First planted in the late 1890s, there are now more than 200 olive trees throughout the University of Arizona campus, and a university group is looking to harvest them.

Angela Knerl, a graduate students at the UA's School of Natural Resources and the Environment, was one of the people who proposed the harvesting.

She and other UA students have now teamed up with the organization Linking Edible Arizona Forests, to work on the project.

They're currently looking forward to their first crop of the season. The olives will be taken to Queen Creek Olive Mill where they will be pressed into olive oil and returned back to the university.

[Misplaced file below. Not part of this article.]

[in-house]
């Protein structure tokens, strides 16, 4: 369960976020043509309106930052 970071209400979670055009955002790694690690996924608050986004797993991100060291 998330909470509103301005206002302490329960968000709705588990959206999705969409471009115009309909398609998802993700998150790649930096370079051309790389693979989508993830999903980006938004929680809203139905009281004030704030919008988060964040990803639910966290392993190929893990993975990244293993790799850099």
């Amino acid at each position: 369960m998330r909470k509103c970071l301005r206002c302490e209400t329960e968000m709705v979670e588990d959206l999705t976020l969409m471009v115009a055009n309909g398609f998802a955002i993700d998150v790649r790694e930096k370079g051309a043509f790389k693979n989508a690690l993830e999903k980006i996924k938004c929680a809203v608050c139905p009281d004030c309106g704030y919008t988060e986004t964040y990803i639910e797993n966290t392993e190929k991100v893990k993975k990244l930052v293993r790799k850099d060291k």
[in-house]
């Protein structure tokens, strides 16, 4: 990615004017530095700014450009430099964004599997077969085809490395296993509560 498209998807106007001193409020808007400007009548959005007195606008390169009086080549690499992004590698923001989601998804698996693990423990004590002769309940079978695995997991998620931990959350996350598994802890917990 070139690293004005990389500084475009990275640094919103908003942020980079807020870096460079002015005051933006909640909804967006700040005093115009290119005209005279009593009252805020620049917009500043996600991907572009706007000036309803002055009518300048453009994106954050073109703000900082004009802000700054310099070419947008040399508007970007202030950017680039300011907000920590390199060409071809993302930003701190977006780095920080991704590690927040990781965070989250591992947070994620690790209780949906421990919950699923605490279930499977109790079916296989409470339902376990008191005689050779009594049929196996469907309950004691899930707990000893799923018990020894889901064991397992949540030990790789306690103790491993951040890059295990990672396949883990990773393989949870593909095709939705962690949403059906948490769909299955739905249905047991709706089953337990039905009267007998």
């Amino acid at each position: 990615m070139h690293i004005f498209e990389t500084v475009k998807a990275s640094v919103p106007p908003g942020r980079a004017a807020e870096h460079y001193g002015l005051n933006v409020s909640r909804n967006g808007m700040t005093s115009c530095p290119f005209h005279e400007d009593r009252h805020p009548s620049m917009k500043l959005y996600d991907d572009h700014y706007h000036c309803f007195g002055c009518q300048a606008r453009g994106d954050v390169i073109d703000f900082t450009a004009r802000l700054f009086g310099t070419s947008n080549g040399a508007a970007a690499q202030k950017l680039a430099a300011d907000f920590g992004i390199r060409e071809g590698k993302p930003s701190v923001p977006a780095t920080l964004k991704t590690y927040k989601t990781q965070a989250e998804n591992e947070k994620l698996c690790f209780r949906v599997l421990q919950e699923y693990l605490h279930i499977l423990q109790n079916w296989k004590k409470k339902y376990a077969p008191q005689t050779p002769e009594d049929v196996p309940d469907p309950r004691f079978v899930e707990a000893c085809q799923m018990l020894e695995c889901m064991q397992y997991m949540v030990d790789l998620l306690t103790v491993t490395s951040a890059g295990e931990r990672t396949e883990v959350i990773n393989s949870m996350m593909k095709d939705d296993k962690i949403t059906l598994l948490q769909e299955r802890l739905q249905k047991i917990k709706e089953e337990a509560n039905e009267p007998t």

"We hope to sell it on campus or put it in university food items," Knerl said. "It'll be very nice because now the food being produced on campus will be used on campus instead of going to waste."

Melanie Lenart, Ph.D., who is LEAF's coordinator, said the university had previously been spraying the trees to prevent them from bearing fruit in order to avoid the mess on campus.

Now, the UA has left the group about 50 trees for their picking.

"If we can serve as a pilot project, it'll be a good example for other campuses," Lenart said.

Knerl and Lenart are looking for around 40 volunteers for the upcoming harvest, which will take place November 11.

To learn more about the harvest or how to volunteer, visit the UA Campus Arboretum website.